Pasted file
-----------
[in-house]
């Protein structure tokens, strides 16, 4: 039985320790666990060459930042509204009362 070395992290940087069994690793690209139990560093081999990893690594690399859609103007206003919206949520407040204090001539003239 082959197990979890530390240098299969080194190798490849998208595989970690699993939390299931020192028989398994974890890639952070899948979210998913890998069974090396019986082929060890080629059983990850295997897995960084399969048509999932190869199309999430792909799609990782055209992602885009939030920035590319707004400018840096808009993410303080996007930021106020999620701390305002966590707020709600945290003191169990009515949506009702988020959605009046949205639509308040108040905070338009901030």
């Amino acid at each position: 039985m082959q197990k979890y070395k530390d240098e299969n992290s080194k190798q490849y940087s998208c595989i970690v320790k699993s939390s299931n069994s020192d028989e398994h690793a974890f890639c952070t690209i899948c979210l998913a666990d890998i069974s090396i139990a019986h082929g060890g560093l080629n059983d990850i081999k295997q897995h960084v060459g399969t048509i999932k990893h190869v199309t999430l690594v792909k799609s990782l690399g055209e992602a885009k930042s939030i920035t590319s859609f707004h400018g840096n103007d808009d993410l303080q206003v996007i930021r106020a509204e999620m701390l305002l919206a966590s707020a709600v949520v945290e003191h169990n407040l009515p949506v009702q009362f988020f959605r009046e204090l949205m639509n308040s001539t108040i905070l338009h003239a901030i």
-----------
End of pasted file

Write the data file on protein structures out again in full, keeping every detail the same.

[in-house]
């Protein structure tokens, strides 16, 4: 039985320790666990060459930042509204009362 070395992290940087069994690793690209139990560093081999990893690594690399859609103007206003919206949520407040204090001539003239 082959197990979890530390240098299969080194190798490849998208595989970690699993939390299931020192028989398994974890890639952070899948979210998913890998069974090396019986082929060890080629059983990850295997897995960084399969048509999932190869199309999430792909799609990782055209992602885009939030920035590319707004400018840096808009993410303080996007930021106020999620701390305002966590707020709600945290003191169990009515949506009702988020959605009046949205639509308040108040905070338009901030």
């Amino acid at each position: 039985m082959q197990k979890y070395k530390d240098e299969n992290s080194k190798q490849y940087s998208c595989i970690v320790k699993s939390s299931n069994s020192d028989e398994h690793a974890f890639c952070t690209i899948c979210l998913a666990d890998i069974s090396i139990a019986h082929g060890g560093l080629n059983d990850i081999k295997q897995h960084v060459g399969t048509i999932k990893h190869v199309t999430l690594v792909k799609s990782l690399g055209e992602a885009k930042s939030i920035t590319s859609f707004h400018g840096n103007d808009d993410l303080q206003v996007i930021r106020a509204e999620m701390l305002l919206a966590s707020a709600v949520v945290e003191h169990n407040l009515p949506v009702q009362f988020f959605r009046e204090l949205m639509n308040s001539t108040i905070l338009h003239a901030i």